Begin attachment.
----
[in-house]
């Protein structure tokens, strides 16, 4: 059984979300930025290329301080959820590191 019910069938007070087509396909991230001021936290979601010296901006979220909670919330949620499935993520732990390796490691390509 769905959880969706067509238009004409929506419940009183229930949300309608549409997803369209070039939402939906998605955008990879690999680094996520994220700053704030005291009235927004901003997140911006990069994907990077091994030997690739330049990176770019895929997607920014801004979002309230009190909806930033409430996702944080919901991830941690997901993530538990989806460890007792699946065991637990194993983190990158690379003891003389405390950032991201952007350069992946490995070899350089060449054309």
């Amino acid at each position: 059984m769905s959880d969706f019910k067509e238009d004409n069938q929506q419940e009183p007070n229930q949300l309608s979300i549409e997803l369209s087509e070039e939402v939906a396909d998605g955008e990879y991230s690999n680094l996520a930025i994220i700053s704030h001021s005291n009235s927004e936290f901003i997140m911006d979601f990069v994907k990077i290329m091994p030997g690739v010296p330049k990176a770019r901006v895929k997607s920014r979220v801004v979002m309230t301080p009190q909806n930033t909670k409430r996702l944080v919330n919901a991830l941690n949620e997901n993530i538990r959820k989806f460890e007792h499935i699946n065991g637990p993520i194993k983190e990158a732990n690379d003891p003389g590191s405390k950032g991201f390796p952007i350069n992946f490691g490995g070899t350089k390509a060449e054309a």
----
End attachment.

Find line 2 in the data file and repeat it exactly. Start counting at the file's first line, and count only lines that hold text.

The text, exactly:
């Protein structure tokens, strides 16, 4: 059984979300930025290329301080959820590191 019910069938007070087509396909991230001021936290979601010296901006979220909670919330949620499935993520732990390796490691390509 769905959880969706067509238009004409929506419940009183229930949300309608549409997803369209070039939402939906998605955008990879690999680094996520994220700053704030005291009235927004901003997140911006990069994907990077091994030997690739330049990176770019895929997607920014801004979002309230009190909806930033409430996702944080919901991830941690997901993530538990989806460890007792699946065991637990194993983190990158690379003891003389405390950032991201952007350069992946490995070899350089060449054309």